“[S]tellar reporting, artful storytelling….In his skillful hands, the climbing temperature is revealed as an invisible, planetary animator that is already pushing landscapes, bodies, and social systems to their limits—and, unless we change course, it will take humanity to an oven-like climate that will feel more like a war than a home. This searing plea for a better, fairer and cooler future should be read by anyone with skin in the game—which is every single one of us.”
    –Naomi Klein

    When Crack Was King: A People's History of a Misunderstood Era - Ramsey, Donovan X.

    Donovan X. Ramsey, When Crack Was King: A People’s History of a Misunderstood Era
    (Random House)

    “A compassionate and urgent story that centers the victims of this superdrug, When Crack Was King is an illuminating look at the devastating, racialized impacts of the U.S. criminal justice system—and a warning for us to do better as more drug epidemics rear their ugly heads.”

    The Plague: Living Death in Our Times - Rose, Jacqueline

    Jacqueline Rose, The Plague: Living Death in Our Times

    “Rose’s sophisticated analysis brings an idiosyncratic perspective to the Covid era. It’s a profound take on creating a more just world in the wake of the pandemic.”
    Publishers Weekly

    Onlookers: Stories - Beattie, Ann

    Ann Beattie, Onlookers: Stories

    “Her best in more than two decades… Beattie is a dry yet earthy writer, in touch with moods and manners, with an eye for passing comedy…she takes notes on her species, as if she were a naturalist observing robins. She pries at the mystery of life.”
    The New York Times

    Witness: Stories - Brinkley, Jamel

    Jamel Brinkley, Witness: Stories

    “Brinkley tackles several themes in the book, including community, responsibility and grief, and he does so beautifully, with assured prose and artful dialogue that rings true, sometimes painfully so. This is a brilliant collection that offers hope, but not at the expense of realism.”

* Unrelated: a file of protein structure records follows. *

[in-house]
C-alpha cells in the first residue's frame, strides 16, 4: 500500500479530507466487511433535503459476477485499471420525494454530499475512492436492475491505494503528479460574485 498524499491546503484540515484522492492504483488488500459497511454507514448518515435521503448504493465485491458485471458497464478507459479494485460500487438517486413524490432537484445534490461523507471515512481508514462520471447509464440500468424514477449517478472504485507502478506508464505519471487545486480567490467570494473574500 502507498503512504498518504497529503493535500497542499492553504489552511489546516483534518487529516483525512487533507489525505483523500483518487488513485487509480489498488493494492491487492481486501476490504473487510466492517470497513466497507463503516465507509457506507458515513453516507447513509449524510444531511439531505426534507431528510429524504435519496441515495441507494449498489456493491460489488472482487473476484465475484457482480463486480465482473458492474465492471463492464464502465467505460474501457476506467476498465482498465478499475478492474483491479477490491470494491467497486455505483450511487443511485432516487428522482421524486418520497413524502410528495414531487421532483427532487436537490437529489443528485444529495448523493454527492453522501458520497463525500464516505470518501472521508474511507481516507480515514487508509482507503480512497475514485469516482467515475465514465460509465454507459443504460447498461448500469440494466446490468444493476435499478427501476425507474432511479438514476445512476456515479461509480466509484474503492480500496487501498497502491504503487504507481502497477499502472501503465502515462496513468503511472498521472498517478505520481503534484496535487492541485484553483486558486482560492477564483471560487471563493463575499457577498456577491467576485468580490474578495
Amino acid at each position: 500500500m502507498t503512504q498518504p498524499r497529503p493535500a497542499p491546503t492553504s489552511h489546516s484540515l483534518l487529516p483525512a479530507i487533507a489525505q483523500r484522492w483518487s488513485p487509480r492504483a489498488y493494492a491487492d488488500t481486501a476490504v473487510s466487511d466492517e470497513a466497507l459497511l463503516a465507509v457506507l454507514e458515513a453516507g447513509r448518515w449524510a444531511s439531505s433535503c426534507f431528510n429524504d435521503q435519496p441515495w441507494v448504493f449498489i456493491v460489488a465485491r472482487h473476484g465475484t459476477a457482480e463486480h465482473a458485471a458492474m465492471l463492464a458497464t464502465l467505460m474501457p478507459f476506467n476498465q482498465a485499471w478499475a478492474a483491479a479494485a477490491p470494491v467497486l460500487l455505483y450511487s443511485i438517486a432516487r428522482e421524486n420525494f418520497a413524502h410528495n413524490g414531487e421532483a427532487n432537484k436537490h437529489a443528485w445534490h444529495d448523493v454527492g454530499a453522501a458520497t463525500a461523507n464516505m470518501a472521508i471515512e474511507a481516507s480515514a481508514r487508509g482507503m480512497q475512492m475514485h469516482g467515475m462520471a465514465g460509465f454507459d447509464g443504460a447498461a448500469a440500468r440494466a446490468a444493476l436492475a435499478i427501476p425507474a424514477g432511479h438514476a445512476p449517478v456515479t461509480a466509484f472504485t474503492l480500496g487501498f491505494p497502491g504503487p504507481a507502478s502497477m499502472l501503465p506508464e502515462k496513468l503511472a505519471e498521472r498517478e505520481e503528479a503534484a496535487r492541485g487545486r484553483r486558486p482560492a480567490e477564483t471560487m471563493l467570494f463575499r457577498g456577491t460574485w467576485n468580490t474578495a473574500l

Excavations - Michell, Hannah

    Hannah Michell, Excavations
    (Random House)

    Excavations is not only set in Seoul, but imbued with the city’s history and spirit….Though at its center Excavations is a mystery novel, it weaves together large-scale allegories of capitalism and economic ambition with the smaller-scale drama of a single family in crisis, embedding layers of meaning into a page-turner.”

    Thunderclap: A Memoir of Art and Life and Sudden Death - Cumming, Laura

    Laura Cumming, Thunderclap: A Memoir of Art and Life and Sudden Death

    “If you haven’t yet read Thunderclap by Laura Cumming—a brilliant exploration of Carl Fabritius, Vermeer and survival and loss—rush out and buy it. By far the best book on art of the Netherlands that I’ve read.”
    –Edmund de Waal

    Winslow Homer: American Passage - Cross, William R.

    William R. Cross, Winslow Homer: American Passage

    “[William] Cross reveals how Homer’s radiant and dramatic paintings are also shaped by profound questions about humankind’s place in the glory of nature….With plentiful color reproductions, Cross’s meticulous, vivid, and revelatory biography transforms our appreciation for this quietly steadfast and subtly trailblazing artist.”

    Night Vision: Seeing Ourselves Through Dark Moods - Alessandri, Mariana